The Casselman Inn. You are standing in front of the Casselman Inn, which was opened in 1842 by Solomon Sterner. This establishment has also been known as Sterner House, Drovers' Inn, Farmers' Hotel and Dorsey Hotel. There was a large outdoor corral here during the years when it was a major stop for cattle drovers.
Mile Marker. The white cast iron mile marker here is one of many that were installed in 1835 when the State of Maryland took over responsibility for the National Road from the federal government. These markers show how far it is to each end of the road (Cumberland, MD and Wheeling, WV) as well as how far it is to the next towns. From this marker, Frostburg, MD to the east and Petersburgh (now Addison, PA) to the west are the next towns.
Schutlz Inn. In 1845 Adam Schultz built an imposing brick inn behind you, directly across the street from the Casselman Inn. After the Schultz Inn was torn down,the materials used to build a school building on the same site.
The National Hotel. Until demolished in 1984, the National Hotel was located at the center of town. A previous tavern, the Layman House, had been built on the site in 1832. Henry Fuller tore down the old building and erected the National Hotel in 1837. It had 18 rooms and provided stabling for 40 horses.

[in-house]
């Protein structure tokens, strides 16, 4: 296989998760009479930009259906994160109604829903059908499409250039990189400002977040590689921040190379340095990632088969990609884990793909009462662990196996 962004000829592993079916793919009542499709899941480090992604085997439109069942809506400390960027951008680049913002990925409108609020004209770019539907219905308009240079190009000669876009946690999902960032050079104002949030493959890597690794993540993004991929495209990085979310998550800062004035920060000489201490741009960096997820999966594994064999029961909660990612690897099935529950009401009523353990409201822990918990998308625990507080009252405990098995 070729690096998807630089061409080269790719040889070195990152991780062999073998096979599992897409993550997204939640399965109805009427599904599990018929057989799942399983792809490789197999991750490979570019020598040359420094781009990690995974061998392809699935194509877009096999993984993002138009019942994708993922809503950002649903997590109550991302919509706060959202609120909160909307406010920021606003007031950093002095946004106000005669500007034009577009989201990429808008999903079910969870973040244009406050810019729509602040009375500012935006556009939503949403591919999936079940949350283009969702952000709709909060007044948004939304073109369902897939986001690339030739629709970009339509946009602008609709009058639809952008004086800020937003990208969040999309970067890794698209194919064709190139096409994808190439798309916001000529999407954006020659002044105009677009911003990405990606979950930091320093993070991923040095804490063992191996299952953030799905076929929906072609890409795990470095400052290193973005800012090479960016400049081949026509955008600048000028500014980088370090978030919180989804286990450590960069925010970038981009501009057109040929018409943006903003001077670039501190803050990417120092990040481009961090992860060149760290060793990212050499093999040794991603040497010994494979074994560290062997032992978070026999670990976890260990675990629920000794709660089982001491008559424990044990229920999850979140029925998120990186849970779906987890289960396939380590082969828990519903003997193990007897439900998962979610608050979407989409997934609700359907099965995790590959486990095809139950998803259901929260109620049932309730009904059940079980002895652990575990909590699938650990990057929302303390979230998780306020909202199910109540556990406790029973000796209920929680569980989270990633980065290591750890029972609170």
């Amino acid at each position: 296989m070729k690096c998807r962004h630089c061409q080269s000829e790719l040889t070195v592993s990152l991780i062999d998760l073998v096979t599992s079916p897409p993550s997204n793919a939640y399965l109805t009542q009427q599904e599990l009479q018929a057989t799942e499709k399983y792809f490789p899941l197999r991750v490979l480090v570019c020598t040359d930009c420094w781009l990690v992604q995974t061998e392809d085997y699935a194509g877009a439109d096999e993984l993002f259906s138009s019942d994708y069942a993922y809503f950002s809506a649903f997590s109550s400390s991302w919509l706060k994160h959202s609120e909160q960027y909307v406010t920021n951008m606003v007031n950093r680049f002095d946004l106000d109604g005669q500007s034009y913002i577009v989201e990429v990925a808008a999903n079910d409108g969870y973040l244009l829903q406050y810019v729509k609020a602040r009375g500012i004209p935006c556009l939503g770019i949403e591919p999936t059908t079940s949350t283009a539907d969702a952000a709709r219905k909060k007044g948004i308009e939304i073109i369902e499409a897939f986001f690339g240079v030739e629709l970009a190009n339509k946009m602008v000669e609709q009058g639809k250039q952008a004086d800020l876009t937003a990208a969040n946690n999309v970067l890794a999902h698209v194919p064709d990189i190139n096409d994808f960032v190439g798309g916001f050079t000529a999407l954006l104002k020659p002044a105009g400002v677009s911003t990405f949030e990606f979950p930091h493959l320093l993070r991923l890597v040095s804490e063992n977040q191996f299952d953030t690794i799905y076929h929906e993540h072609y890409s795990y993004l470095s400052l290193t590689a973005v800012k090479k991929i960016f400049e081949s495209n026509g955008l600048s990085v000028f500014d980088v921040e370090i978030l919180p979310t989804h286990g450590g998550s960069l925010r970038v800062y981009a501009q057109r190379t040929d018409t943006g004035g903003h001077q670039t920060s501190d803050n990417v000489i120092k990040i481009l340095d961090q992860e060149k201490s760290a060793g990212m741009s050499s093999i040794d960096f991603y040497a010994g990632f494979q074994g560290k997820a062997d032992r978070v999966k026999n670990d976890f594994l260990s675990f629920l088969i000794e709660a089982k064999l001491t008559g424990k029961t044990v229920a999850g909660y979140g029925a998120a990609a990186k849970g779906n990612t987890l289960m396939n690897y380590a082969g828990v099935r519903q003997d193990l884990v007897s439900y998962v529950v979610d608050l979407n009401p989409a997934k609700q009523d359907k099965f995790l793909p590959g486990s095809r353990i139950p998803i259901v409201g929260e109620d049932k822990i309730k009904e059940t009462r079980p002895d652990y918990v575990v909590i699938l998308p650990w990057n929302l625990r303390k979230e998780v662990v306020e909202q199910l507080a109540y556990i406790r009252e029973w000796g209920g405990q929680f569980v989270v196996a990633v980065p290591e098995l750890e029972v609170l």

Fuller Baker Log House. The Fuller Baker Log House was built about 1815 and was most likely used as a tavern. It is now a private residence.
Penn Alps. The building now known as Penn Alps Restaurant encases an original log tavern. Called Little Crossings Inn, it was built by Jesse Tomlinson in 1818. Enlarged and remodeled around 1900, it became the home of William Stanton as shown in the photo. Known later as the Dixie Tavern, there is a brochure and historic signage along a "history walk" on the property.
The Stone House. Tomlinson's Stone House Inn was built in 1816 at Little Meadows. The walls in the Stone House are two feet thick and 10 of the 18 rooms have fireplaces. The building has served as an inn, tavern, post office (1822-1834), and polling place. The Stone House remained an inn through the end of the 1800's. It has since retired from its days as a social and political center and is now a private residence.